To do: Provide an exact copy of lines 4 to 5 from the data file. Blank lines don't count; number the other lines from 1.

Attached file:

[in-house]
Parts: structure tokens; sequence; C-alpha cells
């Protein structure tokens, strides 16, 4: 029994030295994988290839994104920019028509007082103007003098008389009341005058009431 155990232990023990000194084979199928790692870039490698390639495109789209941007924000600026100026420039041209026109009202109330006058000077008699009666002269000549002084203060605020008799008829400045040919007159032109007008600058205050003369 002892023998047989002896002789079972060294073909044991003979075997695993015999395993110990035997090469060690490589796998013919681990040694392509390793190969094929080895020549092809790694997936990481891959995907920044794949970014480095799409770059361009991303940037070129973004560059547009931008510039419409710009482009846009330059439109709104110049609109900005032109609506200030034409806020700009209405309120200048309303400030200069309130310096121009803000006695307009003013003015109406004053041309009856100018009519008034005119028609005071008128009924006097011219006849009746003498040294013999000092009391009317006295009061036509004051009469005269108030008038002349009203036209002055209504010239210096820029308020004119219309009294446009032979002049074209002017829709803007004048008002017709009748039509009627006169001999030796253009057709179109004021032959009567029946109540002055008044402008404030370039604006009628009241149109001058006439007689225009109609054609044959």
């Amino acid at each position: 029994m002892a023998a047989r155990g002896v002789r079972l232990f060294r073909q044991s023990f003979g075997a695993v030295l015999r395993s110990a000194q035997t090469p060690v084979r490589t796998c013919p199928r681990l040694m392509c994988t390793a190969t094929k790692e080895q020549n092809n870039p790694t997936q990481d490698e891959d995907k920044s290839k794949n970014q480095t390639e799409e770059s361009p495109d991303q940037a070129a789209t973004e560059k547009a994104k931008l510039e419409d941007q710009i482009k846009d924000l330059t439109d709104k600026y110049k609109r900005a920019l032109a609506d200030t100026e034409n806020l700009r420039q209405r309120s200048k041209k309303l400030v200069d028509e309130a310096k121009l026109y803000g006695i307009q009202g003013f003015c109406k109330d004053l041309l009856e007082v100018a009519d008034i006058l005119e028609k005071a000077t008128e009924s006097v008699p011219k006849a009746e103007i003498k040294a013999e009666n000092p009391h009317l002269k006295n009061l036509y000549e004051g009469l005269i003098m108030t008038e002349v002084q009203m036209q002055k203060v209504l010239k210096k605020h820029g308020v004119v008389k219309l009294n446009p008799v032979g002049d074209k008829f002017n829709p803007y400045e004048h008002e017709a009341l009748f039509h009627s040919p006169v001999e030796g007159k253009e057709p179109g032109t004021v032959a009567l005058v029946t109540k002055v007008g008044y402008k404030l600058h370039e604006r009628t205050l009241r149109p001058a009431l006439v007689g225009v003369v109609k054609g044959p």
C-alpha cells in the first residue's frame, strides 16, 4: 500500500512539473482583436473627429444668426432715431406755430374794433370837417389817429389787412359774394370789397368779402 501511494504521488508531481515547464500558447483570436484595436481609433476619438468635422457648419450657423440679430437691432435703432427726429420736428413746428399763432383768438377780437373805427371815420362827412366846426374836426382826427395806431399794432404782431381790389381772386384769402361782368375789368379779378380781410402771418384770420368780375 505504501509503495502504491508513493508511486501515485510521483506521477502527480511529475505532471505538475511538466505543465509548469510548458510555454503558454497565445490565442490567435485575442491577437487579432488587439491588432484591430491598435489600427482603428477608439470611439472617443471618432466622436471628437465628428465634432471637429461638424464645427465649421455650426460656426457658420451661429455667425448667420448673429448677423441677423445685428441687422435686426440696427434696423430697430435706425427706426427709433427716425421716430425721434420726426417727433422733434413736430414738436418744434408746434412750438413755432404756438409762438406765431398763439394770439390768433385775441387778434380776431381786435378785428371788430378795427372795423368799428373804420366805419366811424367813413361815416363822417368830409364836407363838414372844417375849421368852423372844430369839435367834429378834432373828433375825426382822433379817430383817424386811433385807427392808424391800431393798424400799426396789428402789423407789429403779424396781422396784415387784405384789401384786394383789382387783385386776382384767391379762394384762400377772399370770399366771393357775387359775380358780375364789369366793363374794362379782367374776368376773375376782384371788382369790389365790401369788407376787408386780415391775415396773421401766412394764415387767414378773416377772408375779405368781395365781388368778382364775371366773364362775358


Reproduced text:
């Amino acid at each position: 029994m002892a023998a047989r155990g002896v002789r079972l232990f060294r073909q044991s023990f003979g075997a695993v030295l015999r395993s110990a000194q035997t090469p060690v084979r490589t796998c013919p199928r681990l040694m392509c994988t390793a190969t094929k790692e080895q020549n092809n870039p790694t997936q990481d490698e891959d995907k920044s290839k794949n970014q480095t390639e799409e770059s361009p495109d991303q940037a070129a789209t973004e560059k547009a994104k931008l510039e419409d941007q710009i482009k846009d924000l330059t439109d709104k600026y110049k609109r900005a920019l032109a609506d200030t100026e034409n806020l700009r420039q209405r309120s200048k041209k309303l400030v200069d028509e309130a310096k121009l026109y803000g006695i307009q009202g003013f003015c109406k109330d004053l041309l009856e007082v100018a009519d008034i006058l005119e028609k005071a000077t008128e009924s006097v008699p011219k006849a009746e103007i003498k040294a013999e009666n000092p009391h009317l002269k006295n009061l036509y000549e004051g009469l005269i003098m108030t008038e002349v002084q009203m036209q002055k203060v209504l010239k210096k605020h820029g308020v004119v008389k219309l009294n446009p008799v032979g002049d074209k008829f002017n829709p803007y400045e004048h008002e017709a009341l009748f039509h009627s040919p006169v001999e030796g007159k253009e057709p179109g032109t004021v032959a009567l005058v029946t109540k002055v007008g008044y402008k404030l600058h370039e604006r009628t205050l009241r149109p001058a009431l006439v007689g225009v003369v109609k054609g044959p």
C-alpha cells in the first residue's frame, strides 16, 4: 500500500512539473482583436473627429444668426432715431406755430374794433370837417389817429389787412359774394370789397368779402 501511494504521488508531481515547464500558447483570436484595436481609433476619438468635422457648419450657423440679430437691432435703432427726429420736428413746428399763432383768438377780437373805427371815420362827412366846426374836426382826427395806431399794432404782431381790389381772386384769402361782368375789368379779378380781410402771418384770420368780375 505504501509503495502504491508513493508511486501515485510521483506521477502527480511529475505532471505538475511538466505543465509548469510548458510555454503558454497565445490565442490567435485575442491577437487579432488587439491588432484591430491598435489600427482603428477608439470611439472617443471618432466622436471628437465628428465634432471637429461638424464645427465649421455650426460656426457658420451661429455667425448667420448673429448677423441677423445685428441687422435686426440696427434696423430697430435706425427706426427709433427716425421716430425721434420726426417727433422733434413736430414738436418744434408746434412750438413755432404756438409762438406765431398763439394770439390768433385775441387778434380776431381786435378785428371788430378795427372795423368799428373804420366805419366811424367813413361815416363822417368830409364836407363838414372844417375849421368852423372844430369839435367834429378834432373828433375825426382822433379817430383817424386811433385807427392808424391800431393798424400799426396789428402789423407789429403779424396781422396784415387784405384789401384786394383789382387783385386776382384767391379762394384762400377772399370770399366771393357775387359775380358780375364789369366793363374794362379782367374776368376773375376782384371788382369790389365790401369788407376787408386780415391775415396773421401766412394764415387767414378773416377772408375779405368781395365781388368778382364775371366773364362775358